CUT BANK, Mont. (NMB) – The Milk River Joint Board of Control, along with the Department of Natural Resources and Conservation, hosted a ribbon cutting ceremony at the site of the replaced Drop 5 of the St. Mary’s Canal on Thursday.
Montana’s entire Congressional Delegation was on hand and gave speeches. Others that spoke included Montana Department of Natural Resources and Conservation Director John Tubbs, HDR Project Engineer Stan Schweissing, Matt Popa and Thad Pederson of Sletten Construction, Lieutenant Governor and Co-Chair of the St. Mary’s Rehabilitation Group Mike Cooney, and representatives from the Bureau of Reclamation and the Blackfeet and Fort Belknap Reservations.
“We’ve had sinkholes, we’ve had gate failures, we’ve had gate malfunctions, we’ve had siphon failures 29 miles upstream of (Drop 5),” said Steve Davies, Montana Area Office Manager for the Bureau of Reclamation. “We’ve had canal blowouts across Montana. All of them unique. All of them challenging to prepare. But really, nothing like we’ve encountered with the Drop 5 failure 22 weeks ago. Responding to this has been truly amazing from everybody.”
Getting the project done in just 22 weeks required bipartisan cooperation at the federal and state level, as well as assistance from the Blackfeet Nation and Canada. The canal is on tribal land and a portion of the Milk River runs through Canada.
“We were able to take a step back at the federal government and say ‘We’re going to streamline this. We’re going to be innovative.’ We’ve got the backing at home from the President and from the Secretary of the Interior to make this happen quickly,” said Bureau of Reclamation Commissioner Brenda Burman. “To make sure we’re following the rules but we’re also making them work for us. So we did some really innovative things with contracting, we did some innovative things with our partners, and we got this thing done.”
Nearly every speaker heaped praise onto Jennifer Patrick, who was the emcee of the ceremony. Patrick is the Project Manager for the Milk River Joint Board of Control and dedicated countless hours to make sure water would flow through the system this fall.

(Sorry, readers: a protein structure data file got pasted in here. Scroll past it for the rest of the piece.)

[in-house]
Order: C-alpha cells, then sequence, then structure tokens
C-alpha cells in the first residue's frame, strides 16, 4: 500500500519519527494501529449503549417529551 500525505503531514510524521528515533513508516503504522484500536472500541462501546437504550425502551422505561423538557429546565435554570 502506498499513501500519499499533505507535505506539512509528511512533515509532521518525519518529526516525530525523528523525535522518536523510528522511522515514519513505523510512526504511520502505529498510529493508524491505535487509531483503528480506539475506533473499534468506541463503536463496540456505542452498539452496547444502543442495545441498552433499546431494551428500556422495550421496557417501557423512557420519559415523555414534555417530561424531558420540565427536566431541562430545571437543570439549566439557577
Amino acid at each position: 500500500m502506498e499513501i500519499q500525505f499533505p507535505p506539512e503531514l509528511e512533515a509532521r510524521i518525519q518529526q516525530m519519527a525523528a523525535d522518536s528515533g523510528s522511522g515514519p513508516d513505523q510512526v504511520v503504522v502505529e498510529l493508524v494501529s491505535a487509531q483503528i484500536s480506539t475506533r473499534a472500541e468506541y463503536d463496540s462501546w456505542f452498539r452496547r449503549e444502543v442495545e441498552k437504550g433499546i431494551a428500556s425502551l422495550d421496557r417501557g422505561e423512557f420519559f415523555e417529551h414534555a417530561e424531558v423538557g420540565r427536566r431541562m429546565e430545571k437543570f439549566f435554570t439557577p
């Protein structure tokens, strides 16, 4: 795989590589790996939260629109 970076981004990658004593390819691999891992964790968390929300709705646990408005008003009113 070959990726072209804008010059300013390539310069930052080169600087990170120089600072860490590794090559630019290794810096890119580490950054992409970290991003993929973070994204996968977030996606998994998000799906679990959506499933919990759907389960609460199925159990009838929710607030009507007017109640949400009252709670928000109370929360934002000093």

“You got handed the biggest project the Joint Board has ever been dealt,” said Tubbs. “You didn’t get to plan for it, you didn’t get any time to think about it. It just got handed to your desk on a bad May day…Well, who jumped up and really took it on…She has done just an outstanding job. These only get together by building a team, and you’re the team leader.”
The ribbon cutting concluded with a toast from Wade Jones, President of the Milk River Joint Board of Control and Malta District Irrigator.
“It’s Christmas in October. It really is,” said Jones, “It is unbelievable, it’s almost mind-boggling to see. We’re happy. This is so big for the survival of the Milk River. Not only for the farming and ranching, but for the municipalities, the Reservations also. It’s just a good thing for everybody.”
The $8 million project to replace Drop 5 was completed just 22 weeks after it suffered a catastrophic failure, cutting off the flow of water from the System to the Milk River.
Other work that was completed include some pump-outs and inspection work, repairs to Drops 1 and 2, and maintenance and concrete work on siphons.
The system was turned back on last week, and water is expected to reach Fresno Reservoir by Sunday. The system will be turned off for the winter at the end of the month, but storage in Fresno is expected to be double what it is now after the last drop of water flows in.
More Work to Be Done
Now that the most immediate and critically needed work on the St. Mary’s System is complete, attention will turn to repairing the rest of the century old system.
This will cost hundreds of millions of dollars and likely require fixing the current cost-sharing agreement that places an overwhelming burden on irrigators. This can only be done by congressional means.
“A (cost share) almost has to happen for us still to survive,” said Jones. “The Diversion Dam, it’s no secret, that’s probably the next thing on the list. As irrigators, we’re able to keep up with day-to-day maintenance. It’s the big projects that are out of our reach because of the quality of crops that we grow along the Milk River.”
For now though, those that have worked on or rely on the project could celebrate a rejuvenated Milk River.
“This 22 weeks was, I can’t even put it into words,” Patrick said. “It was an amazing process. I made some great friends through this. We are flowing water into the Milk River right now. We can see it in (the Milk River). We’re about to Fresno.”
The St. Mary Canal is the primary water source for eight irrigation districts, contract pumpers and several municipalities along the Milk River, as well as the Fort Belknap Indian Community.
The canal stretches for 29 miles from the St. Mary River to the bottom of Drop 5, where water is released into the North Fork of the Milk River.